“Art-making mobilizes pent-up emotions. It is truly the creative process – releasing inspirational energy in infinitely expressive forms.”
Nancy Ma, an award winning multicultural marketer in the Chinese Community in Australia, and a practicing ceramicist since the late 1970’s in Hong Kong.
He jumped up, gathered together his coat, easel, paint box, the last empty canvas, and left the cottage.
Outside, he turned away from the sea toward the farmlands inland. He walked down the road resolutely, his scarf blowing, slowing a little. The field in front of him was covered with snow, as was the dark wood, rough-hewn fence. He set up his easel, fixing the canvas to it. A few lines in charcoal marked his boundaries. The snow was so many shades of white.
Now that he painted he could breathe a little. It didn’t matter that it was cold. Damn the cold.
The fence was so longer empty. A single black magpie huddled there, contemplating the fields. Claude painted swiftly. It might have taken a few minutes or more. The bird turned its head and stared dark-eyed, then leapt into the air; it took flight and was gone. Yet now as he finished, painting a bit more slowly, a calm seemed to return to him he had not felt in weeks. He had told the canvas what he could not tell her…
Claude & Camile, A Novel of Monet by Stephanie Cowell
“The handle of a pot, he writes, “marks the journey from one world to the other; it is the suspension bridge from the world of art to the world of use.” Clay is protean, he suggests, endlessly malleable by human hands, and yet ultimately the potter must consign his works to fate and accident, to the ruthless caprices of the kiln.” Adam Goodheart reviews “Red Brick, Black Mountain, White Clay” by Christopher Benfey in his NY Time 2012 article entitled …The Shape of Things to Come
“I am not the person who makes something you love. You are the person who loves something I make.” Lee Wolfe Pottery of OneClayBead
“I believe a potter has an obligation to the person who will ultimately use his pots; to create a piece that is technically sound, suited to its intended use, and gracefully balanced. A piece that adds meaning to an everyday activity through its use or its visual presence.” Potter John Mellage of Cady Clay Works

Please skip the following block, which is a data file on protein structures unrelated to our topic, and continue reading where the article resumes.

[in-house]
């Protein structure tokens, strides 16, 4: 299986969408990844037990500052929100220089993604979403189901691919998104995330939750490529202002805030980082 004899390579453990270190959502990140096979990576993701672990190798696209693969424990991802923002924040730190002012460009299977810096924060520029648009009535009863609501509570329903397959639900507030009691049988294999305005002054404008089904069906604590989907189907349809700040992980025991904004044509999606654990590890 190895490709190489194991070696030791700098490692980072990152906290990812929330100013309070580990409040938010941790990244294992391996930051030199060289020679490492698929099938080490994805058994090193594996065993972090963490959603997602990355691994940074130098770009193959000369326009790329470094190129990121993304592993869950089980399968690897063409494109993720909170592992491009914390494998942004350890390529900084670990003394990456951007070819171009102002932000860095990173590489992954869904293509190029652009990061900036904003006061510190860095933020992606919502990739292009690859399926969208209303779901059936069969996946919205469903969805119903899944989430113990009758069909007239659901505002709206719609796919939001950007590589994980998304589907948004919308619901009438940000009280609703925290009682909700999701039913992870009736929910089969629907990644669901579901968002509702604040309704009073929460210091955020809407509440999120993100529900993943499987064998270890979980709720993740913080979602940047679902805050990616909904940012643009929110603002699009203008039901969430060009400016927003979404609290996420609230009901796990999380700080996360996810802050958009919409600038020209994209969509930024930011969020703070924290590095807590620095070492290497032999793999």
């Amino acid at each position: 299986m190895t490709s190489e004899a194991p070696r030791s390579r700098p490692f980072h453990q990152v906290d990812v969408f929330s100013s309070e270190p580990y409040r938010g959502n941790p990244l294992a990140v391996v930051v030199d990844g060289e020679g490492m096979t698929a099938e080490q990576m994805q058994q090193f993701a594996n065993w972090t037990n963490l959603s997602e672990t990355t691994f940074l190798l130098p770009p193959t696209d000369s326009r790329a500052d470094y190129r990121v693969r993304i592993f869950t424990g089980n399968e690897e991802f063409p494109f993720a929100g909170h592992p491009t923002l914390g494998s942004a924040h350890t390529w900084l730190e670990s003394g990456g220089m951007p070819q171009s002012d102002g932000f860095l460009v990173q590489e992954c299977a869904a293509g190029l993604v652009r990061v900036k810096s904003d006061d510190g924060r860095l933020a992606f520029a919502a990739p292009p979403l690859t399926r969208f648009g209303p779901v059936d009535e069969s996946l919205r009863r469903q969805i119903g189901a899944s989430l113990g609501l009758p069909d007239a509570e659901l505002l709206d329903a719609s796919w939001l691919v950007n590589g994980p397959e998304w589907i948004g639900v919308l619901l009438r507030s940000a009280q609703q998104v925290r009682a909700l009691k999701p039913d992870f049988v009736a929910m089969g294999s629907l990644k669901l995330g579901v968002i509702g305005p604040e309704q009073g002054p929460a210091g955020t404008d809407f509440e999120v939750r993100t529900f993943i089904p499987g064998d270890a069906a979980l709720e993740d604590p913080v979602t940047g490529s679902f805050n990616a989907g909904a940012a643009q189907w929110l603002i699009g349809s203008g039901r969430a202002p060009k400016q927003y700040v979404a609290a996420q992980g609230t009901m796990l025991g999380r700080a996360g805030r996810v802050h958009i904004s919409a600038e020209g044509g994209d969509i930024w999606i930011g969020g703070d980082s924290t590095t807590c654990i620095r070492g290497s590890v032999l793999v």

“When I sit down at my wheel to make pots, I think about how they will be used. I’ll make a wider bowl for pasta, a taller mug for tea and maybe a vase for my zinnias. A variety of pots for life’s varied needs.
I think about how food will look presented in my pottery. Black and white bulls eyes, turquoise checkerboards and lots of stripes augment the simple pots I make. I try to bring something of an urban sensibility to traditional forms and techniques.” – Courtney Martin
“Functional pots do not need to announce their importance. In fact I believe that it is by not being important … that they can bring the experience of beauty or unexpected pleasure to everyday life … I want the pots to be both elegant and easy, beautiful and friendly, capable of providing abundant nourishment to our daily lives.” — Sarah Jaeger
“The malleable nature of clay is what makes it such an irresistable material for clay lovers. The thrill of squishing something into a piece of clay to make texture just never gets old.” Ceramics daily
“I love making pots. I make them so they will be used. I don’t want them to sit on a shelf- whether it’s in my studio, a shop or gallery. I want them to find homes. I hope to have one of my mugs be your favorite. The one that you have to wash even though every other mug in the cupboard is clean because that’s the one you have to have your coffee from. ” Emily Murphy, potter
After learning and loving Andrew’s “dot” work (previous blog post), I read his artist statement. Here is an excerpt that I too employ in my creative process. Enjoy!
“Making pots is a way for me to reflect on the people, places, and experiences, here and gone, that I know, love, and carry with me. Every piece gives me the opportunity to reconnect with those experiences and emotions past and shared. Through this dialogue I hope to share something of myself with you, a smile perhaps; and in doing so, I might make pots that you want to live with.” Ceramist, Andrew Gilliat